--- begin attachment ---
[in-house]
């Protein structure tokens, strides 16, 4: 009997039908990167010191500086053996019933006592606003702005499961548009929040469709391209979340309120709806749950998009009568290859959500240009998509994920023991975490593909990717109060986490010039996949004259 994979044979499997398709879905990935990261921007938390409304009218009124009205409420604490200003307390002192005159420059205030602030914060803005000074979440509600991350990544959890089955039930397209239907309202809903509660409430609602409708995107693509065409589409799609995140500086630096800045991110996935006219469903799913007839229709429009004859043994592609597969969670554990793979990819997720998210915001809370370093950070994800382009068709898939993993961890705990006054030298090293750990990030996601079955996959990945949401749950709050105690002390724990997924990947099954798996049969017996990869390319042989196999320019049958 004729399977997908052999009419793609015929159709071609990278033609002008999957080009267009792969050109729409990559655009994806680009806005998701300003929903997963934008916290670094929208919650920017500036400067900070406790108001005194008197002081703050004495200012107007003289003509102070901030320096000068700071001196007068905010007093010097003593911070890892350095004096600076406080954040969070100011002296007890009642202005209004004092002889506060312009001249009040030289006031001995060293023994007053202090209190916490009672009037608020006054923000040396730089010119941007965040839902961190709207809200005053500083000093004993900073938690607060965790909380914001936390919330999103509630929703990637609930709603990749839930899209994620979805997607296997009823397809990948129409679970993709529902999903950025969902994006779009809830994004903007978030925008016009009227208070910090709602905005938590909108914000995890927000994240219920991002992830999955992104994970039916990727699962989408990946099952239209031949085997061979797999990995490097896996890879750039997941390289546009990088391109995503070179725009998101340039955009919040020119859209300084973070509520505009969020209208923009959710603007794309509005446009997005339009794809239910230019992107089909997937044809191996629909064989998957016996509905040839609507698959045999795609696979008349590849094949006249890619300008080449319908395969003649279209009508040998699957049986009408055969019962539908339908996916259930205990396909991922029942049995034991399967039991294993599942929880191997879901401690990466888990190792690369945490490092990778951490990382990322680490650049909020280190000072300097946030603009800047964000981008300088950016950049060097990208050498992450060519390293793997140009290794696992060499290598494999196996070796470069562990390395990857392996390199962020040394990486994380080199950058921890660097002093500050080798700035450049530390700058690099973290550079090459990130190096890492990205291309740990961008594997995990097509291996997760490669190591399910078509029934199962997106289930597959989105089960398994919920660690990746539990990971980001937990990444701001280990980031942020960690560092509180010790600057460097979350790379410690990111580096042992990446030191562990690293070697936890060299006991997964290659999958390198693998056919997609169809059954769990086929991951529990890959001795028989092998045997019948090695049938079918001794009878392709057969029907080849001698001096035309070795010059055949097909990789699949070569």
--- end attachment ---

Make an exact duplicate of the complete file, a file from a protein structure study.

[in-house]
């Protein structure tokens, strides 16, 4: 009997039908990167010191500086053996019933006592606003702005499961548009929040469709391209979340309120709806749950998009009568290859959500240009998509994920023991975490593909990717109060986490010039996949004259 994979044979499997398709879905990935990261921007938390409304009218009124009205409420604490200003307390002192005159420059205030602030914060803005000074979440509600991350990544959890089955039930397209239907309202809903509660409430609602409708995107693509065409589409799609995140500086630096800045991110996935006219469903799913007839229709429009004859043994592609597969969670554990793979990819997720998210915001809370370093950070994800382009068709898939993993961890705990006054030298090293750990990030996601079955996959990945949401749950709050105690002390724990997924990947099954798996049969017996990869390319042989196999320019049958 004729399977997908052999009419793609015929159709071609990278033609002008999957080009267009792969050109729409990559655009994806680009806005998701300003929903997963934008916290670094929208919650920017500036400067900070406790108001005194008197002081703050004495200012107007003289003509102070901030320096000068700071001196007068905010007093010097003593911070890892350095004096600076406080954040969070100011002296007890009642202005209004004092002889506060312009001249009040030289006031001995060293023994007053202090209190916490009672009037608020006054923000040396730089010119941007965040839902961190709207809200005053500083000093004993900073938690607060965790909380914001936390919330999103509630929703990637609930709603990749839930899209994620979805997607296997009823397809990948129409679970993709529902999903950025969902994006779009809830994004903007978030925008016009009227208070910090709602905005938590909108914000995890927000994240219920991002992830999955992104994970039916990727699962989408990946099952239209031949085997061979797999990995490097896996890879750039997941390289546009990088391109995503070179725009998101340039955009919040020119859209300084973070509520505009969020209208923009959710603007794309509005446009997005339009794809239910230019992107089909997937044809191996629909064989998957016996509905040839609507698959045999795609696979008349590849094949006249890619300008080449319908395969003649279209009508040998699957049986009408055969019962539908339908996916259930205990396909991922029942049995034991399967039991294993599942929880191997879901401690990466888990190792690369945490490092990778951490990382990322680490650049909020280190000072300097946030603009800047964000981008300088950016950049060097990208050498992450060519390293793997140009290794696992060499290598494999196996070796470069562990390395990857392996390199962020040394990486994380080199950058921890660097002093500050080798700035450049530390700058690099973290550079090459990130190096890492990205291309740990961008594997995990097509291996997760490669190591399910078509029934199962997106289930597959989105089960398994919920660690990746539990990971980001937990990444701001280990980031942020960690560092509180010790600057460097979350790379410690990111580096042992990446030191562990690293070697936890060299006991997964290659999958390198693998056919997609169809059954769990086929991951529990890959001795028989092998045997019948090695049938079918001794009878392709057969029907080849001698001096035309070795010059055949097909990789699949070569």